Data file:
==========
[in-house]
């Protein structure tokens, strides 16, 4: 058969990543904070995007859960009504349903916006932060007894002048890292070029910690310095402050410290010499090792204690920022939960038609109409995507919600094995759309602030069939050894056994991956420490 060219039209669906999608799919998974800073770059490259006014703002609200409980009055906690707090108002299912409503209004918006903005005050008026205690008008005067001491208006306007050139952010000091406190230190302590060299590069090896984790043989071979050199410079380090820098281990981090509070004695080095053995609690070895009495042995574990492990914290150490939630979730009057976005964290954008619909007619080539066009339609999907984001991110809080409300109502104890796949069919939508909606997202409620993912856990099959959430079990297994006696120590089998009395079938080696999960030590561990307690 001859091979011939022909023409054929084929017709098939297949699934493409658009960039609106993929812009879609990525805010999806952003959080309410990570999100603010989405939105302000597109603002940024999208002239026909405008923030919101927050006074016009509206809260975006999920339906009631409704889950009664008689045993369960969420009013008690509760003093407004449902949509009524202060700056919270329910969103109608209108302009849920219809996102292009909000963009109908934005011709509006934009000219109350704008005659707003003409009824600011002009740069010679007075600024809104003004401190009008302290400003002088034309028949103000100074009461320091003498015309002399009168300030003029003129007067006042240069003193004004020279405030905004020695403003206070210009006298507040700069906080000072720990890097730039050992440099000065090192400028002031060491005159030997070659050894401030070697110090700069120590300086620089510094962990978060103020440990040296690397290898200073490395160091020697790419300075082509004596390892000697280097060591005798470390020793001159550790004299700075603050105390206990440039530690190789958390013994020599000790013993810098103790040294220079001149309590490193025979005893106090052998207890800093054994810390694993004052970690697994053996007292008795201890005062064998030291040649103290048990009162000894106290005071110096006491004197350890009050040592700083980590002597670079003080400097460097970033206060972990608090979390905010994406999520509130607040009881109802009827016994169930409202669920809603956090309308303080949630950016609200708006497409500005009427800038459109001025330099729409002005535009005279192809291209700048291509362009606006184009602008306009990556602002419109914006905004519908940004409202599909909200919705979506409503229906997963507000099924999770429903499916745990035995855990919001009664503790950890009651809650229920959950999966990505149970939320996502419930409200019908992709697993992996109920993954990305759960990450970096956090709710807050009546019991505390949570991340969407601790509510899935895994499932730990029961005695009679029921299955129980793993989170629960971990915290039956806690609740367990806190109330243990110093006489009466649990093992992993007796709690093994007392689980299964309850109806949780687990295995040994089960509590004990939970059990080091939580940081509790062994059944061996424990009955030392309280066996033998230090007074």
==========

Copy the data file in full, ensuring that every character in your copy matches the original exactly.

[in-house]
């Protein structure tokens, strides 16, 4: 058969990543904070995007859960009504349903916006932060007894002048890292070029910690310095402050410290010499090792204690920022939960038609109409995507919600094995759309602030069939050894056994991956420490 060219039209669906999608799919998974800073770059490259006014703002609200409980009055906690707090108002299912409503209004918006903005005050008026205690008008005067001491208006306007050139952010000091406190230190302590060299590069090896984790043989071979050199410079380090820098281990981090509070004695080095053995609690070895009495042995574990492990914290150490939630979730009057976005964290954008619909007619080539066009339609999907984001991110809080409300109502104890796949069919939508909606997202409620993912856990099959959430079990297994006696120590089998009395079938080696999960030590561990307690 001859091979011939022909023409054929084929017709098939297949699934493409658009960039609106993929812009879609990525805010999806952003959080309410990570999100603010989405939105302000597109603002940024999208002239026909405008923030919101927050006074016009509206809260975006999920339906009631409704889950009664008689045993369960969420009013008690509760003093407004449902949509009524202060700056919270329910969103109608209108302009849920219809996102292009909000963009109908934005011709509006934009000219109350704008005659707003003409009824600011002009740069010679007075600024809104003004401190009008302290400003002088034309028949103000100074009461320091003498015309002399009168300030003029003129007067006042240069003193004004020279405030905004020695403003206070210009006298507040700069906080000072720990890097730039050992440099000065090192400028002031060491005159030997070659050894401030070697110090700069120590300086620089510094962990978060103020440990040296690397290898200073490395160091020697790419300075082509004596390892000697280097060591005798470390020793001159550790004299700075603050105390206990440039530690190789958390013994020599000790013993810098103790040294220079001149309590490193025979005893106090052998207890800093054994810390694993004052970690697994053996007292008795201890005062064998030291040649103290048990009162000894106290005071110096006491004197350890009050040592700083980590002597670079003080400097460097970033206060972990608090979390905010994406999520509130607040009881109802009827016994169930409202669920809603956090309308303080949630950016609200708006497409500005009427800038459109001025330099729409002005535009005279192809291209700048291509362009606006184009602008306009990556602002419109914006905004519908940004409202599909909200919705979506409503229906997963507000099924999770429903499916745990035995855990919001009664503790950890009651809650229920959950999966990505149970939320996502419930409200019908992709697993992996109920993954990305759960990450970096956090709710807050009546019991505390949570991340969407601790509510899935895994499932730990029961005695009679029921299955129980793993989170629960971990915290039956806690609740367990806190109330243990110093006489009466649990093992992993007796709690093994007392689980299964309850109806949780687990295995040994089960509590004990939970059990080091939580940081509790062994059944061996424990009955030392309280066996033998230090007074």